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Jalen Rose: This Isn't the Year For Nets to Win the East

Liam McKeone
Apr 22, 2021, 11:15 AM EDT
Kevin Durant and Kyrie Irving
Kevin Durant and Kyrie Irving | Sarah Stier/Getty Images
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The Brooklyn Nets have more offensive firepower assembled on one roster than perhaps any roster in modern NBA history. But we've yet to see the team firing on all cylinders thanks to cycling injury issues between the Big 3 of Kevin Durant, James Harden, and Kyrie Irving. Since January 14, the day the Nets executed the blockbuster transaction to bring Harden to New York, the team's three stars have played exactly seven games together. That's it. Irving's sporadic sabbaticals, Durant's lingering hamstring issues, and Harden's new hamstring issues have all combined to ensure Brooklyn can't yet see how dominant they really are when everyone is on the floor.

It's all a bit unfortunate even for non-Nets fans. Harden, Durant, and Irving are all generational scorers and watching them work in concert for even just those seven games has been a treat. After Harden's recent setback in his hamstring recovery, it's looking more and more likely Brooklyn will have to roll into the playoffs hoping everyone is healthy and kind of just figure it out from there. No better time to build chemistry than when the stakes are highest, I guess.

But even the postseason won't bring a guarantee that the three superstars can all stay 100 percent. The stars have not aligned in Brooklyn's favor for the last three months and there's no reason to suspect that will change with the advent of playoff basketball. When taking that into consideration and pairing it with the very obvious defensive deficiencies on the team, Jalen Rose is of the opinion that 2021 is simply not the Nets' year.

Outside of the snakebitten aspect of all this, Rose points out that building chemistry is hard and these guys will have to do it in the gauntlet of playoff basketball. More importantly, they have no size to defend dominant big men on the opposing team. DeAndre Jordan is beyond washed, Nic Claxton has been a revelation as a switching big man but can't guard true centers yet, and Jeff Green plays hard but is still a power forward playing the five. This is a particularly significant problem when considering the Nets will likely have to beat both Giannis Antetokounmpo and Joel Embiid in order to be crowned as the Eastern Conference champs.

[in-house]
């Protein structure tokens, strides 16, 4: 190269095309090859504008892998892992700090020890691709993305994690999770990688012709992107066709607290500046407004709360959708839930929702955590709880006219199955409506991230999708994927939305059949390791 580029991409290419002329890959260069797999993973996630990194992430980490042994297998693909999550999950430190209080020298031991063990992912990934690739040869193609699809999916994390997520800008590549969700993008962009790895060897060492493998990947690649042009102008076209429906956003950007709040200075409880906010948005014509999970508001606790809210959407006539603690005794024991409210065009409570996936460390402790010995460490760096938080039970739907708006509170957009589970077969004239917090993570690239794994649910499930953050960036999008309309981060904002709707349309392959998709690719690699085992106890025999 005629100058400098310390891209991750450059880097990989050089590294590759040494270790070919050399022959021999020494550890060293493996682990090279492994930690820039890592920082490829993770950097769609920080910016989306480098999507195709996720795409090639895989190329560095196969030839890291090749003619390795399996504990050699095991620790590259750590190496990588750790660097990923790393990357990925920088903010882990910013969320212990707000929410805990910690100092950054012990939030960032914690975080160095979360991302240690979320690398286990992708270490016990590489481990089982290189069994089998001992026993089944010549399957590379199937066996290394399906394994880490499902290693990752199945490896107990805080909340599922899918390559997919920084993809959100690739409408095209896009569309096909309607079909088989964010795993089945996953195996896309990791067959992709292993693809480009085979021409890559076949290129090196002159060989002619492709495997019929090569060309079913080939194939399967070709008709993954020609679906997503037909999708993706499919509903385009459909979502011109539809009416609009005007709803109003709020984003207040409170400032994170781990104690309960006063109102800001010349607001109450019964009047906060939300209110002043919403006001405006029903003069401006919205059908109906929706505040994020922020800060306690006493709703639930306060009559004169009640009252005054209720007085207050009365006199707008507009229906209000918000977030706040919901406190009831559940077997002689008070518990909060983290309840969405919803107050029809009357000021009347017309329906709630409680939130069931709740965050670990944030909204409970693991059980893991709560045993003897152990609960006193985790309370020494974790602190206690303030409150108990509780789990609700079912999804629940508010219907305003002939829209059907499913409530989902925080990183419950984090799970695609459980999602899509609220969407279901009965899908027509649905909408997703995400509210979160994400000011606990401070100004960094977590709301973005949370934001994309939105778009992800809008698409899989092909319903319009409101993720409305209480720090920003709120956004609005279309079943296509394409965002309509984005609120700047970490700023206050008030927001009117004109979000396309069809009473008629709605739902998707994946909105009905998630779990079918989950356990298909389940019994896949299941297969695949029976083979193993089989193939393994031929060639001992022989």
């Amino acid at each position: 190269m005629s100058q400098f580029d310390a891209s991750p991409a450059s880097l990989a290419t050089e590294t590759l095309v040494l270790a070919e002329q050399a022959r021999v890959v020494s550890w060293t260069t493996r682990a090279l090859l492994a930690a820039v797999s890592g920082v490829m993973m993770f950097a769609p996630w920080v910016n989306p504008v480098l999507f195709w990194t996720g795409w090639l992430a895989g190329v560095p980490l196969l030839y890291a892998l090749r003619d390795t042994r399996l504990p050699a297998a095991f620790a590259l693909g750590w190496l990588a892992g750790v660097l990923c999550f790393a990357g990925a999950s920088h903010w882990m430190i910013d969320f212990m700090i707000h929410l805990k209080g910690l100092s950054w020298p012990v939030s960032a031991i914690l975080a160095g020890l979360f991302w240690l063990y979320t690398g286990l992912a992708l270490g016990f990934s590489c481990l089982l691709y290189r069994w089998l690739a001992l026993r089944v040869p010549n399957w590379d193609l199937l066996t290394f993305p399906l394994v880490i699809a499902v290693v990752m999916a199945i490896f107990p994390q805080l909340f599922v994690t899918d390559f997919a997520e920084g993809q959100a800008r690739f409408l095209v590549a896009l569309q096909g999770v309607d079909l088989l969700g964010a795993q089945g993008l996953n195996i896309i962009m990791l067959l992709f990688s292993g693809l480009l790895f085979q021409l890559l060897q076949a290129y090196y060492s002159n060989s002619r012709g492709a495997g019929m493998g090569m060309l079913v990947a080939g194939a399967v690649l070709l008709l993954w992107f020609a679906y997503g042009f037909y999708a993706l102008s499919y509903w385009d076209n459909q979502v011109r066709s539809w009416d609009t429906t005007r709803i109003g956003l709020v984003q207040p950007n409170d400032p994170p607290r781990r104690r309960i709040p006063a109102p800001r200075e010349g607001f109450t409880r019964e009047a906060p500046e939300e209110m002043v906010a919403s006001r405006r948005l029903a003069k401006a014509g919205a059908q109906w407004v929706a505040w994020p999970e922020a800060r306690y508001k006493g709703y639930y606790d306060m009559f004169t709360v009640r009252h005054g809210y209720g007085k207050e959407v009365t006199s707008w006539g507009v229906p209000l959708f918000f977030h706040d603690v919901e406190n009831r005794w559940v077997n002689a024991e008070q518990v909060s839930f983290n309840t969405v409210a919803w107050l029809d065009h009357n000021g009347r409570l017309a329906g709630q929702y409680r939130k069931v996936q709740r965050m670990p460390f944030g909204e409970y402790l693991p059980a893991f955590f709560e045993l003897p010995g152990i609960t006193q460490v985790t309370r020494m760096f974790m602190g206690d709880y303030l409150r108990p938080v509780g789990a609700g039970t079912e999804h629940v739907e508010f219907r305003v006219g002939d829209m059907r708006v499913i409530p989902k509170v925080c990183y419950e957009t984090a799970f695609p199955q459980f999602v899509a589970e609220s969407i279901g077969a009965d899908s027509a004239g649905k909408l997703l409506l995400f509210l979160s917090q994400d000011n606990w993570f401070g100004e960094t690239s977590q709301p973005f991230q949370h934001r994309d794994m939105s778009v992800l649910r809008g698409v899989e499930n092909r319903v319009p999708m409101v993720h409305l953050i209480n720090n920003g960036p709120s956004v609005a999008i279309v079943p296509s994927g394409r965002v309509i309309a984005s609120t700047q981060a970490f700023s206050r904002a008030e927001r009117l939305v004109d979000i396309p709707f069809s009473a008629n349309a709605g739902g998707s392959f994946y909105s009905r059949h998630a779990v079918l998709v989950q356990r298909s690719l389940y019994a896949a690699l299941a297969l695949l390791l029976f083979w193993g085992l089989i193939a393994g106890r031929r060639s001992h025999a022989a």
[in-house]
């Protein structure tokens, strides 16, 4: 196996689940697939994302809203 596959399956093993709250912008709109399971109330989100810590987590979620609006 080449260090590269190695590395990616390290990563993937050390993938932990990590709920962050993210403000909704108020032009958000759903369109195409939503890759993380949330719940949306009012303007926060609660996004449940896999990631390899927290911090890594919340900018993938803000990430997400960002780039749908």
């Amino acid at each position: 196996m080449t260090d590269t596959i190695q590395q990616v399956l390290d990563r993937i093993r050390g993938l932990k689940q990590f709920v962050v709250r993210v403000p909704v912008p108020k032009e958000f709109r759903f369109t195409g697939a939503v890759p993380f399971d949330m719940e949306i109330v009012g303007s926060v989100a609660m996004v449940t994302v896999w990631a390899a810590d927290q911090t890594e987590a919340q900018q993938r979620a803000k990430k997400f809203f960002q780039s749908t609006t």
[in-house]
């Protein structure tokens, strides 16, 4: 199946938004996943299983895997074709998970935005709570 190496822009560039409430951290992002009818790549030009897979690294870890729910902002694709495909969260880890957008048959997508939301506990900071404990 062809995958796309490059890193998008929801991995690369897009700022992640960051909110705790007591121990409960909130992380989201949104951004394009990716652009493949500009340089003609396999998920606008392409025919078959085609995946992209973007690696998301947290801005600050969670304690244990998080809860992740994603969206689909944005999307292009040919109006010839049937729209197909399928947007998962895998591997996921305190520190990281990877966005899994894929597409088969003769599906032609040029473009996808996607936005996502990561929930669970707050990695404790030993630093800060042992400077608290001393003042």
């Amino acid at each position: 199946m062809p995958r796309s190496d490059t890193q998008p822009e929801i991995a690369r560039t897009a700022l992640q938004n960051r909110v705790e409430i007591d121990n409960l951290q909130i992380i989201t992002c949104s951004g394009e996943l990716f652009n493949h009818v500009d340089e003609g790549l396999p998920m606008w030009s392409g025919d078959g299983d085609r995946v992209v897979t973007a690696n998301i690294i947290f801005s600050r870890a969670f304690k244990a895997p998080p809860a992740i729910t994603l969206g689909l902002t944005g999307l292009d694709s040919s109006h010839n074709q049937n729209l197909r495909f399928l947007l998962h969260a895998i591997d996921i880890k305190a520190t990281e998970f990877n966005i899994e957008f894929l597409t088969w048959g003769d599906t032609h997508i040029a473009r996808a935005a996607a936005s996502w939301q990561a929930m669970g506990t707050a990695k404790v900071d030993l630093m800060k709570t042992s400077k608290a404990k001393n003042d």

So, yeah, when you put it like that it seems like it'll be difficult for Brooklyn to pull this off. But I'm not sure they have the wiggle room Rose seems to imply here to accept that this is not their year. Championship windows close shockingly fast in the NBA. That's true for any team, and lest we forget, Brooklyn has gathered three of the more... mercurial personalities in the NBA to play for the same team. Harden showed up out of shape and demanded a trade at the start of this season, Irving is only two years removed from blowing up in Boston, and Durant is so Online that any problem could arise at any time. Everything is fine now, but who knows how everyone will feel come next fall after an early playoff exit?

It's also not like the biggest threats to a potential Nets NBA Finals run are going away anytime soon, either. Embiid is 27. Giannis is 25. Jayson Tatum and Jaylen Brown are both 24 and under up in Boston. The Heat will always be a tough out and will only get tougher as 24-year-old Bam Adebayo improves. The Hawks are building something and the Pacers are always in the mix. Most of these teams feel a piece short or years of development away from taking the next step to legitimate contenders, but that could change as soon as next season.

If anything, this first season, when defenders are still getting accustomed to defending all three stars, is the season to capitalize and win the East and subsequently a championship. It gives everyone a great feeling heading into the offseason. There would be no further pressure to prove they can "make it work." It theoretically prevents someone like Embiid gaining enough confidence to single-handedly bulldoze his way through the team for years to come. Durant and Irving especially would seem to appreciate the praise media would be forced to sing if they did win a chip. The issues Rose lists are real, but the Nets are capped out and without draft picks for the foreseeable future. There's no quick fix for the defense that will come next season.

It won't be easy. But if anyone can do it, they can. And they better. Because if they don't, the noise about the failure of the Brooklyn Big 3 will be too loud to ignore. After that, who knows what will happen?

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